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Conceptualizing Japanese Religion

B022
Session Chair: Michael Pye | Thursday, August 27, 3:30-5:30 p.m. | Venue

Michihiro Yokota

Daisetz Suzuki’s Outlines of Mahayana Buddhism and its influence upon Max Weber’s sociology of religion

In his work Hinduismus und Buddhismus, Max Weber described Mahayana Buddhism as “the inner-worldly mysticism”. Weber’s theory on Mahayana Buddhism was actually based on Daisetz Suzuki’s work Outlines of Mahayana Buddhism. Suzuki wrote this during his stay in America in order to show western Christians what Mahayana Buddhism is. Suzuki applied Schopenhauer’s theory of the Will to the doctrine of Mahayana Buddhism in which all beings are one in the Dharmakaya. This corresponds with Schopenhauer’s Will, however the Dharmakaya is not necessarily “blind” as it is in Schopenhauer’s Will. The Will has no direction or goal for history and social organization, but the Dharmakaya provides guidance for how to live our lives. Our shared ignorance of the Dharmakaya corresponds with the blindness of Schopenhauer’s Will. In this presentation, I will analyze Suzuki’s interpretation of Mahayana Buddhism and show how Max Weber’s understanding of Mahayana Buddhism was influenced by Suzuki’s work.

Makoto Ozaki

Heidegger and the Lotus Sutra on the Beginning

There might be some affinity between Heidegger and the Lotus Sutra concerning the beginning. For Heidegger western history begun with Greeks as the first beginning and now comes to the end, preparing for the other beginning of a new history in which the last God may appear. In the Lotus Sutra the historical Buddha reveals his own eternal origin in the countless past and predicts the appearance of the unseen Buddha hidden in the depth in the eschatological time, i.e., the mappo era. While Heidegger’s idea of the other beginning as the retrieval of the still deeply hidden origin of the first beginning is restricted to the finite history, the notion of the eternal original Buddha suggests his cyclic reappearance in history after the demise of the historical Buddha in the anticipatory form of the Supreme Conduct Bodhisattva. Heidegger’s concept of the last God may correspond to the anticipatory Bodhisattva.

Eckehart Schmidt

The spirits, the Buddha, and a working definition of religion

It is well known that Theravāda-Buddhism is the main religion of Myanmar. In addition to Buddhism, there is another spiritual practise which is of great importance, especially among the rural folks: nat (spirit) worship. Since both spiritualities are often practised by the same individual, it is the question how they are related to one another. Is nat worship a special part of Myanmar Buddhism? Is it separated from Buddhism and can be explained as mere superstition? Are both spiritualities based on two different religious systems? There is some disagreement about this question. The answer depends on the applied working definition of religion. In this paper a definition which focuses on the individual will be proposed. Therein, religion shall not be understood as a monolithic entity distinctly separated from other cultural areas. Multiple religiosity could be described without downgrading nat worship as 'superstition' or defining it as one part of Buddhism.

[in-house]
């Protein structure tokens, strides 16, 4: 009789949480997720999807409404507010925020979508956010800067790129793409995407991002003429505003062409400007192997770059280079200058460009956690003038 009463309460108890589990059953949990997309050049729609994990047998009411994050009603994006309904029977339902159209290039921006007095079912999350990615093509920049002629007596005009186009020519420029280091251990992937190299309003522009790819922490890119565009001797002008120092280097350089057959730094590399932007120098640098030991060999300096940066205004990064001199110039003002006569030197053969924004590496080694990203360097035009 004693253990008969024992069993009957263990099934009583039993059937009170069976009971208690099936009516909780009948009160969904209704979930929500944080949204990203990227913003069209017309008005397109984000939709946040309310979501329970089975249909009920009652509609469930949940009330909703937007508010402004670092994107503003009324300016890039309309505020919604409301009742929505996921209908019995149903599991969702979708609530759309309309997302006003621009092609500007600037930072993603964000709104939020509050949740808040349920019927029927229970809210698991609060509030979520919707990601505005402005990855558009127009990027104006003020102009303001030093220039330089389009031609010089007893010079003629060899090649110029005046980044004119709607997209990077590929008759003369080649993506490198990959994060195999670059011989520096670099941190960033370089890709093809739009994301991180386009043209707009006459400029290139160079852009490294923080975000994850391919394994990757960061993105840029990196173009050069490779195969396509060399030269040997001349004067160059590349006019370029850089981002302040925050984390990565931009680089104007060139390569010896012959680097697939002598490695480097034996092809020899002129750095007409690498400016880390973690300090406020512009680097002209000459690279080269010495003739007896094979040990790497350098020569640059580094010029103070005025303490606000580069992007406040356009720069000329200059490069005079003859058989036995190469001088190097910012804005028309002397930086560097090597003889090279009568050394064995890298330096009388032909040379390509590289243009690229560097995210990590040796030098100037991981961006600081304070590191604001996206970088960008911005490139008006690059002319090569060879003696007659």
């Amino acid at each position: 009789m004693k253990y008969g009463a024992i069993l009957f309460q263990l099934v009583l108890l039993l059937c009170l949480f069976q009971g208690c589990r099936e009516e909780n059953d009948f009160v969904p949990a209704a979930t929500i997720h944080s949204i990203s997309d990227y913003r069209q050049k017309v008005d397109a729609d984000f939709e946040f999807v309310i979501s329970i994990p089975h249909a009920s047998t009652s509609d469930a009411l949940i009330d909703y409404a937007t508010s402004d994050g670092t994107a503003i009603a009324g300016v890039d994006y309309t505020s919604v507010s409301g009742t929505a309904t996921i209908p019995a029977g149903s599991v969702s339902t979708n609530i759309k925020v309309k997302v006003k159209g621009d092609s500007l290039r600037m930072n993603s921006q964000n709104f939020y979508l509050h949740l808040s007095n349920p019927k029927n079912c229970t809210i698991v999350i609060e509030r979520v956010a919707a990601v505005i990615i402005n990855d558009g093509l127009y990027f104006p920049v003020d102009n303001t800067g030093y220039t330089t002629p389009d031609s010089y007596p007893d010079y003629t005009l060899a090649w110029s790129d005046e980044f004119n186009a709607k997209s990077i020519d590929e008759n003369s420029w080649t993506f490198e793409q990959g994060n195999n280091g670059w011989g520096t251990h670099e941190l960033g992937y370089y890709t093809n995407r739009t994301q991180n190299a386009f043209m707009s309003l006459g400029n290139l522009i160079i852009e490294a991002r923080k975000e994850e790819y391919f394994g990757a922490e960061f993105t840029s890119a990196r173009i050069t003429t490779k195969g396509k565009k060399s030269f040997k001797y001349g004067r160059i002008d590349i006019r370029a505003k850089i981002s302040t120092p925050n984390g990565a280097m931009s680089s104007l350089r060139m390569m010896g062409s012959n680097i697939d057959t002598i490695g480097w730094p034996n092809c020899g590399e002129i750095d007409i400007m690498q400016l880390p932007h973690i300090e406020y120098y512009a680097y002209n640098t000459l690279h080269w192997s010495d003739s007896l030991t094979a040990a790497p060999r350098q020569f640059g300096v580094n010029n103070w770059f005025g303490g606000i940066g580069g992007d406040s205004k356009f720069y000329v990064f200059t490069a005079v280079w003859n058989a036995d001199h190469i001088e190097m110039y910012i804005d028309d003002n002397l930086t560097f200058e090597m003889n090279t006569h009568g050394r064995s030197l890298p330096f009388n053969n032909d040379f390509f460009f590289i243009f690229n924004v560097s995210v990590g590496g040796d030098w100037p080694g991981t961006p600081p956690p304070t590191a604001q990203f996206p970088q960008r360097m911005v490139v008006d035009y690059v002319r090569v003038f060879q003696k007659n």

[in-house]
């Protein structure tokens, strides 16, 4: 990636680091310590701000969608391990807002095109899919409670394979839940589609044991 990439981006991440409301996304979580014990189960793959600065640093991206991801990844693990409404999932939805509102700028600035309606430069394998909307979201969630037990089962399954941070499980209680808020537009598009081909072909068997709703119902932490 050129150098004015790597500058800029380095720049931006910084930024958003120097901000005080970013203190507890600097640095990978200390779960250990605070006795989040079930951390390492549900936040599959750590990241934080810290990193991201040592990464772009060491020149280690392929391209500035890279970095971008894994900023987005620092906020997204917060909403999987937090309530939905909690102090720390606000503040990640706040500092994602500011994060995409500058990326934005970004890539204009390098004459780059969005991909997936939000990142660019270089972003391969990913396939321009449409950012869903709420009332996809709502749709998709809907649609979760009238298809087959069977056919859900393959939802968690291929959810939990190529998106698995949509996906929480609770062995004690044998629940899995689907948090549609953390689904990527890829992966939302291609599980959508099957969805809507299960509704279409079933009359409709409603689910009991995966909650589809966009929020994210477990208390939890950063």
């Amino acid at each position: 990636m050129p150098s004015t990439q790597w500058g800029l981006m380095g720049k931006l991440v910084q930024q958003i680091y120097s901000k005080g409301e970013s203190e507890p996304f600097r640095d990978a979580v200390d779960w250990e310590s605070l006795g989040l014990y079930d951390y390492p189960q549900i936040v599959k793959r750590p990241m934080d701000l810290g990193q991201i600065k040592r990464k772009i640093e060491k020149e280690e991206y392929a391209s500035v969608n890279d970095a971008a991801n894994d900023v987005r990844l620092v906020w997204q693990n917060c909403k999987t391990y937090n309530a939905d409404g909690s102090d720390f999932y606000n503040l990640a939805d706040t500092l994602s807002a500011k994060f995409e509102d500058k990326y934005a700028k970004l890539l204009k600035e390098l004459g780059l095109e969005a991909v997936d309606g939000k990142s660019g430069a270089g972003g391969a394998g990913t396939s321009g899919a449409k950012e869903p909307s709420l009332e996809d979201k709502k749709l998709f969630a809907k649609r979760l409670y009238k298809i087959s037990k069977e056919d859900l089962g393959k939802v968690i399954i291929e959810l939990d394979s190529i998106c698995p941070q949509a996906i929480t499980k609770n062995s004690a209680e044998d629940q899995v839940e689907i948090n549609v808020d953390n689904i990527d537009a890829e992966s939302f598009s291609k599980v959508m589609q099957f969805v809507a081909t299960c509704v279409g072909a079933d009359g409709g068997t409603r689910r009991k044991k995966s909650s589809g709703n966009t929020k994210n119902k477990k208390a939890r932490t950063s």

Takashi Okinaga

The “Logic of Basho” of Nishida Kitaro and the Question about the Beginning: Contrasting with “Original Chance” of Kuki Shuzo

Why does our question about the beginning of universe become a mystery? In this presentation, we examine this issue referring to Nishida’s “Logic of Basho (topos)”. When we ask about a cause of substances, we confront an infinitely retroactive mystery in which a cause requires another cause. On the contrary, we cannot ask a cause of Basho. This is the fundamental difference between substance and Basho. The question “why did something come into being?” can be answered only when a form is settled to regulate both “before” and “after” sides of its existence. However, if that form itself came into being sometime, we cannot explore the beginning of the existence of that “something” before the form came into being. Is the peculiarity of Basho, transcending any predicates, really beyond rules, time and causality? We will investigate this topic by contrasting it with “original chance” of Kuki Shuzo.

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